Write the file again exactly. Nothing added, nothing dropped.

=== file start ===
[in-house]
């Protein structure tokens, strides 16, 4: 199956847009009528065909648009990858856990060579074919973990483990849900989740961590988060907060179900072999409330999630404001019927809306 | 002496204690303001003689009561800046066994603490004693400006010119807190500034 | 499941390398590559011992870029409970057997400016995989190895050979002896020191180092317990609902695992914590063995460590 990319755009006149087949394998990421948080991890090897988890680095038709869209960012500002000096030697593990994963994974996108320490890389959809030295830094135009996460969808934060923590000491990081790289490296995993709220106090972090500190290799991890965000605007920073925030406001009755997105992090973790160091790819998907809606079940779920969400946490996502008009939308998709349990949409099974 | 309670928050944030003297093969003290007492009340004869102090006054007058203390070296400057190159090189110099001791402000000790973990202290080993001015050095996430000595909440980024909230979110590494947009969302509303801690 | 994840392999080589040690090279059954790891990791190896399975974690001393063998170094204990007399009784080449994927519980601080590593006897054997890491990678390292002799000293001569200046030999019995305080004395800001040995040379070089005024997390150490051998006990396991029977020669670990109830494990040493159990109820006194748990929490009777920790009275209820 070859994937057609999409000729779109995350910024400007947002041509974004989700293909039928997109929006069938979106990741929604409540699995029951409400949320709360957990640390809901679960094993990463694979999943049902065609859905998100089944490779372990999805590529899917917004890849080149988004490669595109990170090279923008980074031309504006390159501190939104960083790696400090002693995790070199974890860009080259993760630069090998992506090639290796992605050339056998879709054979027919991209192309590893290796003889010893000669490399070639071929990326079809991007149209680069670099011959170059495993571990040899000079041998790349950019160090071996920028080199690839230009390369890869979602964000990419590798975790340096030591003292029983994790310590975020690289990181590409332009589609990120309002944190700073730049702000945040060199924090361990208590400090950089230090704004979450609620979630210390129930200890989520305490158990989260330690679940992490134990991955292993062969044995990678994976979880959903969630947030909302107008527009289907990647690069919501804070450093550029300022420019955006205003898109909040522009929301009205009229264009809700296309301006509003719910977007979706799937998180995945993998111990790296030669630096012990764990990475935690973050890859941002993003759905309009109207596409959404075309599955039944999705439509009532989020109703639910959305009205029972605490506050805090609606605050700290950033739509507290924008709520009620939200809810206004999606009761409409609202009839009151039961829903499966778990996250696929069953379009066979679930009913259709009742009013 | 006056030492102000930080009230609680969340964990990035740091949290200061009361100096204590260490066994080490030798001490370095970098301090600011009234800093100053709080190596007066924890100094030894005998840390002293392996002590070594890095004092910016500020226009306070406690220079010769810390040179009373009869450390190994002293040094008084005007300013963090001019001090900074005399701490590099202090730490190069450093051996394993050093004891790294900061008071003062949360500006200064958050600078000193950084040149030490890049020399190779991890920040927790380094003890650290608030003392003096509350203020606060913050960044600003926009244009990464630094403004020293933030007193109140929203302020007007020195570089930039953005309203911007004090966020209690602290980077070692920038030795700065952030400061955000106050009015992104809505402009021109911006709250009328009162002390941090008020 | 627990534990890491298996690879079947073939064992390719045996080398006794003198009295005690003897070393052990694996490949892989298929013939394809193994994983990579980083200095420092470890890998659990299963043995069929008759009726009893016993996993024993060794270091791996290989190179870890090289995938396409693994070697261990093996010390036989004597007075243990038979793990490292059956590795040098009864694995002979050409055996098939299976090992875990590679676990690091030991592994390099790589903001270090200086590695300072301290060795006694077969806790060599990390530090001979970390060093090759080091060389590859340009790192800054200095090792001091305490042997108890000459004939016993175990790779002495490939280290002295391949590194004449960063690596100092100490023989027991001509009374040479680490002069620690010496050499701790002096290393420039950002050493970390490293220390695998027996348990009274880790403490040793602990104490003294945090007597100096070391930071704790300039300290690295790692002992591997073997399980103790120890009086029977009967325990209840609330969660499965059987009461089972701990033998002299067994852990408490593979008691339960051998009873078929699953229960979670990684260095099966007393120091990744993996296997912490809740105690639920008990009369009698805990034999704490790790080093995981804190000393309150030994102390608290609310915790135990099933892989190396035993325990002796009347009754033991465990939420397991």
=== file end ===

[in-house]
């Protein structure tokens, strides 16, 4: 199956847009009528065909648009990858856990060579074919973990483990849900989740961590988060907060179900072999409330999630404001019927809306 | 002496204690303001003689009561800046066994603490004693400006010119807190500034 | 499941390398590559011992870029409970057997400016995989190895050979002896020191180092317990609902695992914590063995460590 990319755009006149087949394998990421948080991890090897988890680095038709869209960012500002000096030697593990994963994974996108320490890389959809030295830094135009996460969808934060923590000491990081790289490296995993709220106090972090500190290799991890965000605007920073925030406001009755997105992090973790160091790819998907809606079940779920969400946490996502008009939308998709349990949409099974 | 309670928050944030003297093969003290007492009340004869102090006054007058203390070296400057190159090189110099001791402000000790973990202290080993001015050095996430000595909440980024909230979110590494947009969302509303801690 | 994840392999080589040690090279059954790891990791190896399975974690001393063998170094204990007399009784080449994927519980601080590593006897054997890491990678390292002799000293001569200046030999019995305080004395800001040995040379070089005024997390150490051998006990396991029977020669670990109830494990040493159990109820006194748990929490009777920790009275209820 070859994937057609999409000729779109995350910024400007947002041509974004989700293909039928997109929006069938979106990741929604409540699995029951409400949320709360957990640390809901679960094993990463694979999943049902065609859905998100089944490779372990999805590529899917917004890849080149988004490669595109990170090279923008980074031309504006390159501190939104960083790696400090002693995790070199974890860009080259993760630069090998992506090639290796992605050339056998879709054979027919991209192309590893290796003889010893000669490399070639071929990326079809991007149209680069670099011959170059495993571990040899000079041998790349950019160090071996920028080199690839230009390369890869979602964000990419590798975790340096030591003292029983994790310590975020690289990181590409332009589609990120309002944190700073730049702000945040060199924090361990208590400090950089230090704004979450609620979630210390129930200890989520305490158990989260330690679940992490134990991955292993062969044995990678994976979880959903969630947030909302107008527009289907990647690069919501804070450093550029300022420019955006205003898109909040522009929301009205009229264009809700296309301006509003719910977007979706799937998180995945993998111990790296030669630096012990764990990475935690973050890859941002993003759905309009109207596409959404075309599955039944999705439509009532989020109703639910959305009205029972605490506050805090609606605050700290950033739509507290924008709520009620939200809810206004999606009761409409609202009839009151039961829903499966778990996250696929069953379009066979679930009913259709009742009013 | 006056030492102000930080009230609680969340964990990035740091949290200061009361100096204590260490066994080490030798001490370095970098301090600011009234800093100053709080190596007066924890100094030894005998840390002293392996002590070594890095004092910016500020226009306070406690220079010769810390040179009373009869450390190994002293040094008084005007300013963090001019001090900074005399701490590099202090730490190069450093051996394993050093004891790294900061008071003062949360500006200064958050600078000193950084040149030490890049020399190779991890920040927790380094003890650290608030003392003096509350203020606060913050960044600003926009244009990464630094403004020293933030007193109140929203302020007007020195570089930039953005309203911007004090966020209690602290980077070692920038030795700065952030400061955000106050009015992104809505402009021109911006709250009328009162002390941090008020 | 627990534990890491298996690879079947073939064992390719045996080398006794003198009295005690003897070393052990694996490949892989298929013939394809193994994983990579980083200095420092470890890998659990299963043995069929008759009726009893016993996993024993060794270091791996290989190179870890090289995938396409693994070697261990093996010390036989004597007075243990038979793990490292059956590795040098009864694995002979050409055996098939299976090992875990590679676990690091030991592994390099790589903001270090200086590695300072301290060795006694077969806790060599990390530090001979970390060093090759080091060389590859340009790192800054200095090792001091305490042997108890000459004939016993175990790779002495490939280290002295391949590194004449960063690596100092100490023989027991001509009374040479680490002069620690010496050499701790002096290393420039950002050493970390490293220390695998027996348990009274880790403490040793602990104490003294945090007597100096070391930071704790300039300290690295790692002992591997073997399980103790120890009086029977009967325990209840609330969660499965059987009461089972701990033998002299067994852990408490593979008691339960051998009873078929699953229960979670990684260095099966007393120091990744993996296997912490809740105690639920008990009369009698805990034999704490790790080093995981804190000393309150030994102390608290609310915790135990099933892989190396035993325990002796009347009754033991465990939420397991």